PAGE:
Clickworthy: 11 ways to grab readers with headlines

Thrill readers the way Cosmo and National Enquirer do. Make the first five words count. And write for your friends, not some imaginary corporate target.

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What? Nobody’s clicking on your headlines, your email subject lines, or your tweets?

Maybe you have a readership of dunderheads who need a good shaking. Then again, maybe your headlines:

  • Put your readers to sleep
  • Don’t sell the benefits
  • Are larded with jargon and acronyms
  • Don’t take risks, and
  • Are neither informative or fun

No offense.

In “Rope ’em in: How to write irresistible headlines in the age of social media,” learn from three experts in writing headlines that sizzle.

Andrew Lennie, a senior producer with WGN-TV in Chicago, tells you how to fix those clueless clunkers nobody clicks on. Mark Ragan, CEO of Ragan Communications, reveals the secrets of how PR Daily and lure readers. And James Ylisela Jr., president and co-owner of Duff Media Partners, offers the take of a seasoned Chicago newsman and consultant.

Start, Ragan says, by asking yourself, “Would I open an email if this headline was a subject line in my inbox?”

Then consider these tips:

1. Borrow a page from Cosmo.

Consumer magazines such as Cosmopolitan offer examples on how to write a snappy headline (“Is He Cheating? How to Get Over Him”). Likewise, Diet & Exercise has a cover teaser titled, “10 pounds gone in 10 days!”

Psychology Today offers a piquant pun on an irresistible issue: “Shrink rapt: Falling in love with your therapist.” (The magazine also decorates its cover with models in their underwear, which may or may not work for your organization.)

Internal publication headlines can be grabby, too, like this one from a Boeing: “I took charge of my career!”

2. Use lists.

Six out of 10 best-read stories on PR Daily are lists, Ragan says, and those consumer magazines also love them. Maybe Diet & Exercise is onto something with its “4 key butt exercises that get results.”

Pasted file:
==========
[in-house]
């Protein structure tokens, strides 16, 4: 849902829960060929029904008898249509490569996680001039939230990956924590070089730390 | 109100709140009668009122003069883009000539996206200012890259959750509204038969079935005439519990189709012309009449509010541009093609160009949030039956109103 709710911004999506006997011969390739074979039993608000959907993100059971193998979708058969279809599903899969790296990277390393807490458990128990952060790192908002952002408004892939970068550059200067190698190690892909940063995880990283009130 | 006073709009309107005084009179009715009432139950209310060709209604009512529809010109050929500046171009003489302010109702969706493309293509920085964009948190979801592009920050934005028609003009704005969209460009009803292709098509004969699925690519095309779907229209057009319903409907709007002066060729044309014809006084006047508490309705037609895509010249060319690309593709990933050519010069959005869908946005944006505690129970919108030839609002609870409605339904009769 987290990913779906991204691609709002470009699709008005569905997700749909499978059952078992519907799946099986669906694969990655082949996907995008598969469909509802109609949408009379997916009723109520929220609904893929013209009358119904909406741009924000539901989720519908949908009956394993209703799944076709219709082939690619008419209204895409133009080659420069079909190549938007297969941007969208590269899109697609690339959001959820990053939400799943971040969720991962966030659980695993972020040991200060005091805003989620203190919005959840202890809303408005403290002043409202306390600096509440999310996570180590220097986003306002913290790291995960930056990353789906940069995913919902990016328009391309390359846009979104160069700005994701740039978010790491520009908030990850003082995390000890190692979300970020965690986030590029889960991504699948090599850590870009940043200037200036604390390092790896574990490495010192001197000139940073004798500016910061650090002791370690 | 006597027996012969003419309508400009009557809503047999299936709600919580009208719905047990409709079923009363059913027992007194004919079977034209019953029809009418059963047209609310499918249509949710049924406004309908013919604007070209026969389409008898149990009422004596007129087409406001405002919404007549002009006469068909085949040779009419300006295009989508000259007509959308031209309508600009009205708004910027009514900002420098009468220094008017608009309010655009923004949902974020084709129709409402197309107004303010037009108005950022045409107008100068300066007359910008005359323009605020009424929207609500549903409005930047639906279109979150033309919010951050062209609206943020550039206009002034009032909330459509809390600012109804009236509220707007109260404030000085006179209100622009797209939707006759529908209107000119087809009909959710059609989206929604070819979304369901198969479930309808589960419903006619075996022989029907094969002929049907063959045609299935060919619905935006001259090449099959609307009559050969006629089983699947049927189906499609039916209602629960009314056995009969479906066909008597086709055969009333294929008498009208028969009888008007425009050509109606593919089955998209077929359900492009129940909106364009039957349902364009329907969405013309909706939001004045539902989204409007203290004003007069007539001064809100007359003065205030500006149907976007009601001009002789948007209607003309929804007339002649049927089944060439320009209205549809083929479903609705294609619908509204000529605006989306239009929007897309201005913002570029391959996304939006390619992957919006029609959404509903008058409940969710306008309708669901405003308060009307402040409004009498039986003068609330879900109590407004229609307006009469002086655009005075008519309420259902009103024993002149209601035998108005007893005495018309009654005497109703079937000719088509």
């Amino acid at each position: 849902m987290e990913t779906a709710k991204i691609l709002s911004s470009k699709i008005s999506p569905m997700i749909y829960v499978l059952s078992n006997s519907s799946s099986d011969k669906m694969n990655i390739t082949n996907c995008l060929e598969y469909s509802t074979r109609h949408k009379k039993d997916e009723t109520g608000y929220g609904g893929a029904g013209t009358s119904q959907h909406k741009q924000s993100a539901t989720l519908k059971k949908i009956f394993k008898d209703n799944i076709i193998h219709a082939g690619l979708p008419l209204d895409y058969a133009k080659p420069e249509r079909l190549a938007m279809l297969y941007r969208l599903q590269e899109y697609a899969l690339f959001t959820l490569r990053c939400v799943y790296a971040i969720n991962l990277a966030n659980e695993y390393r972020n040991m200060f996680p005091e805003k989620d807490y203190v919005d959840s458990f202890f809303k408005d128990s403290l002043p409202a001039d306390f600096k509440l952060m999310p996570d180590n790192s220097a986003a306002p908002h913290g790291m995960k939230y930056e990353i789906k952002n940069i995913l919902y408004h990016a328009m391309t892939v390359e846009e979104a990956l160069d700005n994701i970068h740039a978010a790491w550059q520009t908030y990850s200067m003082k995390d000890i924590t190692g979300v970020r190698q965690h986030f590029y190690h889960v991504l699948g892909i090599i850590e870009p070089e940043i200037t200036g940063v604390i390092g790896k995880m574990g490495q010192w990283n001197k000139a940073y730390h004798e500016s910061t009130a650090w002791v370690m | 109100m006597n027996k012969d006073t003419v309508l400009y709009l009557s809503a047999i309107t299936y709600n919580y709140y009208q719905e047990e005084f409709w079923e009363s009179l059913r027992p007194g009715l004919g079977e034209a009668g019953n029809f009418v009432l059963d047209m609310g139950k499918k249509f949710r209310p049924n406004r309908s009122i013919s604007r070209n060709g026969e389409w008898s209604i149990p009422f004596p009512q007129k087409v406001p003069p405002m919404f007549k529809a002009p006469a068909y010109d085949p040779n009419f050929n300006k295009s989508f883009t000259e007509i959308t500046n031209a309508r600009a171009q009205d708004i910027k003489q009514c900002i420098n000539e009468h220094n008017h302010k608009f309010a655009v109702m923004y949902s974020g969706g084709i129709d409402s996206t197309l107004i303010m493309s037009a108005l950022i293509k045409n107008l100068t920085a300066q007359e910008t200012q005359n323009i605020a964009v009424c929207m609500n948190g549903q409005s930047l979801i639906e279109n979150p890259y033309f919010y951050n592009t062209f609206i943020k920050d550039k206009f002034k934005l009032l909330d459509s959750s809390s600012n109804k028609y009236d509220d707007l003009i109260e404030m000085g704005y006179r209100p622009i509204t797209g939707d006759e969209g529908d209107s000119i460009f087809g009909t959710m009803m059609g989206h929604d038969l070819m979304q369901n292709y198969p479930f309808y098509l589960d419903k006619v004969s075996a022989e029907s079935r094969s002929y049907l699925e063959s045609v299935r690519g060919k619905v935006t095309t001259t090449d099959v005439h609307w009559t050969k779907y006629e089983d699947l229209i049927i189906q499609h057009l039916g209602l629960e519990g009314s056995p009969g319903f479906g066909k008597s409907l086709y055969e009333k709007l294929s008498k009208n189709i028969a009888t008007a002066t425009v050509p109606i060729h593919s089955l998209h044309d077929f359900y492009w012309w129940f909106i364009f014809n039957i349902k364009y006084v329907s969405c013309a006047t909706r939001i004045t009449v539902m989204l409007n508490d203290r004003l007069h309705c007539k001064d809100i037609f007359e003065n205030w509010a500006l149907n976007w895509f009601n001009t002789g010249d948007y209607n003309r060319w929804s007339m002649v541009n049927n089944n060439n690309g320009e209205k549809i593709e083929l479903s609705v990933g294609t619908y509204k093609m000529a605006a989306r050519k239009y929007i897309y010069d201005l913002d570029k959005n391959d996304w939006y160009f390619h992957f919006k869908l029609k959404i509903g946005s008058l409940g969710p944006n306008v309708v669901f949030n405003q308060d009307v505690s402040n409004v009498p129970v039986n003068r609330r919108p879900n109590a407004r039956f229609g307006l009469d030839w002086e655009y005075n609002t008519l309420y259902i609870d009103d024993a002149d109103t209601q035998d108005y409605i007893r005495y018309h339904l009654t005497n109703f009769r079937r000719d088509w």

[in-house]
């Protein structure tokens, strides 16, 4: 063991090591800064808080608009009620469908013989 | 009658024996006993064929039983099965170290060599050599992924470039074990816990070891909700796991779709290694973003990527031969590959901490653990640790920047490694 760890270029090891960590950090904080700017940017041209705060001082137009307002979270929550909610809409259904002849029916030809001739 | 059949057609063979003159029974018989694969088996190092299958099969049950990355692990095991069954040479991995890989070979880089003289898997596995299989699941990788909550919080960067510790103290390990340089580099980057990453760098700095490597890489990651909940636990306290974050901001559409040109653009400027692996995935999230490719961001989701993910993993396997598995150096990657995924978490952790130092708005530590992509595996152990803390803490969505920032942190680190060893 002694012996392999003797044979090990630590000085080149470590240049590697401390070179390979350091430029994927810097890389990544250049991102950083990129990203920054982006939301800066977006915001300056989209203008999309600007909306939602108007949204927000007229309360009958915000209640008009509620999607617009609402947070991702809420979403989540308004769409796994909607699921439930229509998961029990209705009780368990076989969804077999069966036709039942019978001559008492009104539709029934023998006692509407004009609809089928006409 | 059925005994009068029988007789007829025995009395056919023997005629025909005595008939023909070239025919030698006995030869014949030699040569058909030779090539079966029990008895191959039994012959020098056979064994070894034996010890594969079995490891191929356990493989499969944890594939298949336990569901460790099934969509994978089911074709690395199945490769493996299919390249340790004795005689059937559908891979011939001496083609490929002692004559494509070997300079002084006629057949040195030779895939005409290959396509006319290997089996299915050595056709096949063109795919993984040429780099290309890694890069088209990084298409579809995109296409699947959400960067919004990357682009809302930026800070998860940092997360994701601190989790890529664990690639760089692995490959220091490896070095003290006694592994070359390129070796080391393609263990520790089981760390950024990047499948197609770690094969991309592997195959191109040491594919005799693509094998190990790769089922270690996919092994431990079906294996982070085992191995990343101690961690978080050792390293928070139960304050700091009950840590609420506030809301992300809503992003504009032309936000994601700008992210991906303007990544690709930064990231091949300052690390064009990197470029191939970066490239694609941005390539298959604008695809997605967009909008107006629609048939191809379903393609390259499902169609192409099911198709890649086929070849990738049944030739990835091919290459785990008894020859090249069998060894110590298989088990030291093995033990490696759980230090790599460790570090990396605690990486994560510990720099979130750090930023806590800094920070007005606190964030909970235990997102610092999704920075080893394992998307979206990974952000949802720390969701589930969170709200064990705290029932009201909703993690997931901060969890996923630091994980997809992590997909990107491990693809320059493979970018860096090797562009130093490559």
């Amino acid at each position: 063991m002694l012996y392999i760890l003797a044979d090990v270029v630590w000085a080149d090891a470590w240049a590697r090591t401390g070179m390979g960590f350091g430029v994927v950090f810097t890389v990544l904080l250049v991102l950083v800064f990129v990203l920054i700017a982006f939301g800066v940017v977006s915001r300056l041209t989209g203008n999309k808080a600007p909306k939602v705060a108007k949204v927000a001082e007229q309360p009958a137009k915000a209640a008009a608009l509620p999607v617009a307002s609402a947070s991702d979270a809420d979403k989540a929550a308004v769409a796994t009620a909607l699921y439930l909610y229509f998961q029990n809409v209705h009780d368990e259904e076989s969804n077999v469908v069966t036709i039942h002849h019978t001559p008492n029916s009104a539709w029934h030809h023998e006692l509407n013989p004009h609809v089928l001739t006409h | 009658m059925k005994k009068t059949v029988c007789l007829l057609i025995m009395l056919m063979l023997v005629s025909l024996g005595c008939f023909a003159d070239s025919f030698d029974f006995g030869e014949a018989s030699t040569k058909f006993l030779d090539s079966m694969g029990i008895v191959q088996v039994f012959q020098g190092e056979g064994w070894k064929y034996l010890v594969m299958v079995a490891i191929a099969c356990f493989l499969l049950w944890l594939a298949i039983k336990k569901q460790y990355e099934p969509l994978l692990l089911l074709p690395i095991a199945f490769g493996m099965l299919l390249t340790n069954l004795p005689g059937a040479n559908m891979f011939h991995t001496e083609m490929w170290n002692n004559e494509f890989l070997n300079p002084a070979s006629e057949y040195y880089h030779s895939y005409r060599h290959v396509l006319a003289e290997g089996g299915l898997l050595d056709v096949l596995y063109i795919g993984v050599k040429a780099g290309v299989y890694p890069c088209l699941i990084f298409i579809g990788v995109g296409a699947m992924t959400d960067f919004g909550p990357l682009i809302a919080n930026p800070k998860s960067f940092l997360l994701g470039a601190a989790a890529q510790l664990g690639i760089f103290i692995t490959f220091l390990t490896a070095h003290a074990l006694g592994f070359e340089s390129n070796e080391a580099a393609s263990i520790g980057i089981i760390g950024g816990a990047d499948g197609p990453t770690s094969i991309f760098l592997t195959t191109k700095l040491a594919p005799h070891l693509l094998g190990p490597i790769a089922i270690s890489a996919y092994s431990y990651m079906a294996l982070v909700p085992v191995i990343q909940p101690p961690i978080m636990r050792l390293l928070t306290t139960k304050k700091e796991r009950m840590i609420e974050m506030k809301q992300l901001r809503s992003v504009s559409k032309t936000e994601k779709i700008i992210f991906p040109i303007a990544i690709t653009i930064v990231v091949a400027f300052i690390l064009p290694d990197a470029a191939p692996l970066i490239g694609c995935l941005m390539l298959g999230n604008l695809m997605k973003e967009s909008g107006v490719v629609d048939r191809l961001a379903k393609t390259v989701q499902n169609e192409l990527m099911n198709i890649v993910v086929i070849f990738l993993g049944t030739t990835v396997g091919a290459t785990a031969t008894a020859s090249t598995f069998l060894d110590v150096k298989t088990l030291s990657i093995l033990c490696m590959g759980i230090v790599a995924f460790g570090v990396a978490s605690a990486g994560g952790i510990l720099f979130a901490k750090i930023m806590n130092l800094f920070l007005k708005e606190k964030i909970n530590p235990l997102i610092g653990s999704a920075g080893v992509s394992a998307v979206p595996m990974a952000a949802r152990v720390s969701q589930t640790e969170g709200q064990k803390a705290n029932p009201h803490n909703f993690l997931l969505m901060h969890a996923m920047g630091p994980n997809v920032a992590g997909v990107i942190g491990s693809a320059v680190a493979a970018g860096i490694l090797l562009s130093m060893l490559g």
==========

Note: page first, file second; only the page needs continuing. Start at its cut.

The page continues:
“Our brain craves that kind of organization,” Ylisela says.

3. Be specific.

What is it about your product or your service that you can make vivid, concrete, and specific—yet in a colorful way?

An intern wrote a headline at WGN that read, “Arsenio Hall joins WGN Morning News.” Lennie changed it to, “Arsenio on his Chicago roots, the Bill Clinton sax moment, and explaining to his son why people bark at him.”

Another success at WGN: “Jim Gaffigan on being a ‘Fat Dad’ and the joys of having 5 kids.”

4. Start with National Enquirer flamboyance, and then tone it down.

“It’s better to start in that place and then to trim it back than it is to start bland and go the other way,” Ragan says.

5. Collaborate.

One of the few times writing by committee actually works is when you’re working on headlines. “Headlines are great to collaborate with people on, because you can test them on your colleagues,” Ragan says.

6. Agonize over the first five words.

Think of those emails everyone is deleting unread. The first five words may be all anybody sees of the subject line, depending on how the email is displayed. Are you using strong verbs and nouns? What are you selling?

7. Hone your skills on Twitter.

On Twitter, “brevity is everything,” Ragan says. “Strunk and White would have loved Twitter.”

8. Make it seem like readers are learning cool, inside information.

WGN has not aired “The Blues Brothers” in 20 years, but that movie is still a cultural touch point for thousands of Chicagoans, Lennie says. WGN posted a promo photo of Dan Aykroyd and John Belushi. It contrasted this with a contemporary photo of the same street corner in Chicago. Lots of audience interest.

9. Promise something useful

Lennie cites several Ragan tweets, among them, “19 free tools to make your presentations pop,” and “5 nontraditional cover letters that worked.”

10. Write for your friends; not your fans

We’re not sure how they got away with it, but WGN headlined an interview this way: “Morgan Freeman shamelessly flirts with our producer … In other news, Morgan Freeman is a dirty old man.”

“We are talking in a way that’s how humans talk to each other,” Lennie says.

11. Ask a question that the user wants to learn the answer to.

Consider this one, from WGN: “Wanna know how Chicago really works?”

Of course you do. Say you don’t, and we’ll send a guy over to, um, convince you.


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